Regarding the replacement of terms, the substitution of "gender equality" for "equal opportunities" or "equality between men and women", stands out, as well as the replacement of "sexual diversity and gender identity" with  "vulnerable groups", “gender” for “sex”, “gender-based approach” for “specific and differentiated measures", and "gender perspective” for "affirmative action".

These changes, judging by the first reactions of the sectors involved in the debate, seemed to defuse the controversy. Women's and LGBTI organizations pushed through the incorporation of the principle of non-discrimination, as well as the continuation of the gender-based approach and the references to affirmative measures for the LGBTI population.

On the contrary, some Christian sectors continued to express their dissatisfaction with the fact that the explicit reference to "gender" was retained, which in its concept leaves the door open to so-called "gender ideology". In public communiqués have said that "although some modifications have been made in terms of language, structurally it maintains the same appearance. We suggest that if the objective of implementing the gender-based approach is to vindicate women's rights, the expression "rights-based approach" should be used[2].

What seems to be a debate on minor details in the drafting of the texts is in fact a crucial discussion on how the issues addressed in the Final Agreement are termed: the make-up of the family, relationships between men and women, recognition of rights, inclusion, equality and equity in Colombian society.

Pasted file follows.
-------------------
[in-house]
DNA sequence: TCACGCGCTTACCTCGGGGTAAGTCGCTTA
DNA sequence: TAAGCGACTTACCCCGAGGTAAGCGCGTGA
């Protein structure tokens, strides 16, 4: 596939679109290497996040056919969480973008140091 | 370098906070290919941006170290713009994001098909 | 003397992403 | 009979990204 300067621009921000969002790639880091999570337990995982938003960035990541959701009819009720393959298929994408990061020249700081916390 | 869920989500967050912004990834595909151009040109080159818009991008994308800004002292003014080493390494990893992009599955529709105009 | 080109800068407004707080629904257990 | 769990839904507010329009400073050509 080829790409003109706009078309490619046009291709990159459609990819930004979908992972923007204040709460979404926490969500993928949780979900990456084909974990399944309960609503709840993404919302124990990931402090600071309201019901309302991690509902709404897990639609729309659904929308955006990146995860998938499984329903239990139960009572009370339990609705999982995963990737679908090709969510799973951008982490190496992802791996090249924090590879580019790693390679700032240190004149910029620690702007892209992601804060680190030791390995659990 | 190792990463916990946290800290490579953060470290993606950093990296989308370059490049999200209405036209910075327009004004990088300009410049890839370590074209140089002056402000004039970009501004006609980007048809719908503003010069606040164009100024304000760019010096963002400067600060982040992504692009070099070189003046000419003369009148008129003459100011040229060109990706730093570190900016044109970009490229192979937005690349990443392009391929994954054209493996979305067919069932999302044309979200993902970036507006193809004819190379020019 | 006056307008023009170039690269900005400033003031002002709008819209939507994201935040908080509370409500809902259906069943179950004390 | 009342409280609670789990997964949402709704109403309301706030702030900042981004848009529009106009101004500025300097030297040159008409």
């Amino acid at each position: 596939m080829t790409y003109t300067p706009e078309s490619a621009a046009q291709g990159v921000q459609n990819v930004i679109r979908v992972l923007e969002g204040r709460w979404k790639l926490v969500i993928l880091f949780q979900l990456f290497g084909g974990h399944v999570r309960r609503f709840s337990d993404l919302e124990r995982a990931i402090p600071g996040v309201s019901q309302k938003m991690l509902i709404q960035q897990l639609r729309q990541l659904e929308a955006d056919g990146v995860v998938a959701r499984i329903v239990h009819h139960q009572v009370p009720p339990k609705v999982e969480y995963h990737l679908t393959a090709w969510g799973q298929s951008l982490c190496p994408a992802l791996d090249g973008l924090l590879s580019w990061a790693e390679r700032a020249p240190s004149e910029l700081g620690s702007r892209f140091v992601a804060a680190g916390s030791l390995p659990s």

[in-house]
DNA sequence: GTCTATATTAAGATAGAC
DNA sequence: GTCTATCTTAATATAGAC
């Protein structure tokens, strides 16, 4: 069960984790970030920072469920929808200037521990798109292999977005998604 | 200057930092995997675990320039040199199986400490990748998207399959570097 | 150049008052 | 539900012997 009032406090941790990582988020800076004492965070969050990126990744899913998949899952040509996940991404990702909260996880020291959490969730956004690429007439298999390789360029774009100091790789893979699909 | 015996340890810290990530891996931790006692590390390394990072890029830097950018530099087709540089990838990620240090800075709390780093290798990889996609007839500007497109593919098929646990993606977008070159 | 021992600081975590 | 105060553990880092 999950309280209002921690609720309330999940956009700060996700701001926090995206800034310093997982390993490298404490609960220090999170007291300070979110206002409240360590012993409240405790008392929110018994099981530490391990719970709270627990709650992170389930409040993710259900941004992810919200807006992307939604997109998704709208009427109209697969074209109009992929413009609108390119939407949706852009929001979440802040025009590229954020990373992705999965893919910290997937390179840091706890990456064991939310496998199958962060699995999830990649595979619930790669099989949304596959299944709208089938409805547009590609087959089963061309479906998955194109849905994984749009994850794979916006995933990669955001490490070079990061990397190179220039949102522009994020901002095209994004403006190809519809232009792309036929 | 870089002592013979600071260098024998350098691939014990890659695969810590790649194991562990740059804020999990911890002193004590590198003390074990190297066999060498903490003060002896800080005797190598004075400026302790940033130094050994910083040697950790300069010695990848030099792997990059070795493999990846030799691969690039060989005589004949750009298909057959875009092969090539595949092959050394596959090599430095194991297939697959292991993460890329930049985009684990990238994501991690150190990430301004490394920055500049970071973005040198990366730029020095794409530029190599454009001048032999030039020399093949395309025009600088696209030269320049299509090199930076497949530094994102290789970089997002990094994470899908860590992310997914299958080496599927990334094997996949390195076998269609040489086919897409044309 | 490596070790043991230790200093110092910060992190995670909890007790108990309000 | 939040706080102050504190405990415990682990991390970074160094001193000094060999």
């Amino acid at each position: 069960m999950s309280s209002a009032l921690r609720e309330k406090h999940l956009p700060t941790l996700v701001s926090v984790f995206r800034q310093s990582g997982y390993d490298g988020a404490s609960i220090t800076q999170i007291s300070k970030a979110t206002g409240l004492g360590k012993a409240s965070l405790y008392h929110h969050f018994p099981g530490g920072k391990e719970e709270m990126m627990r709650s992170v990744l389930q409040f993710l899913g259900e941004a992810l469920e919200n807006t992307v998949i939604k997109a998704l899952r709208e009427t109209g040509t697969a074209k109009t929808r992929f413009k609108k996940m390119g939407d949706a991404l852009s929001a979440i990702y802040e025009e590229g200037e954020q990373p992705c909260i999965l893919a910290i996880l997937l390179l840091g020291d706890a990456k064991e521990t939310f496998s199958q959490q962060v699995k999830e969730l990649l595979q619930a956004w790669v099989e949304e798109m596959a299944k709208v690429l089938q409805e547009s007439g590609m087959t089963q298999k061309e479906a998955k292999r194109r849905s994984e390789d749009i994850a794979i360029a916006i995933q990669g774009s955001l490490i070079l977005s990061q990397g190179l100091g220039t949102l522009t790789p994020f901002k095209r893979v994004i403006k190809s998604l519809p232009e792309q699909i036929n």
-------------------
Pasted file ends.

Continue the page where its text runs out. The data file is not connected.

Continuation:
Gender studies and legal developments in Colombia have shown, for example, that there are multiple nuances between the expressions "systematic gender violence" and "violence against women". However, in the text of the Agreement, the first was replaced by the second, obviating the fact that in public policy they represent different results, especially when it comes to preventing and addressing various types of historical and structural violence. Similarly, it is not the same to recognize LGBTI persons by specifically referring to their gender identity or different sexual orientation, rather than by referring to them as part of a group so broad as "vulnerable populations".

From the above, the substitution of words or the elimination of others cannot be understood as secondary or cosmetic changes in the text of the Agreement, to that extent it is pertinent to address questions such as: What are the consequences of these seemingly "cosmetic" changes? And what challenges does the gender-based approach present in the Agreement as regards its implementation?

What's new

The gender-based approach as a legal principle continued to be one of the main guidelines of the Final Agreement. What is new is the incorporation of the principle of guaranteeing the right to equality and non-discrimination, a requirement of LGBTI organizations who were concerned that the need to adopt non-discriminatory measures for populations historically discriminated against and excluded because of their sexual orientation and gender identity was going unheeded.

The Final Agreement is committed to inclusion as a principle of social, political and democratic action, aimed at realizing the right to equality, especially for those who have been discriminated against and excluded because of their differences in sexual orientation, gender identity and ethnicity, among other conditions.

Viewed in this way, the implicit recognition of differences as a source of diversity and plurality is not accidental: these are "differences that must be protected, respected and guaranteed in accordance with the principle of equality"[3], says Luigi Ferrajoli.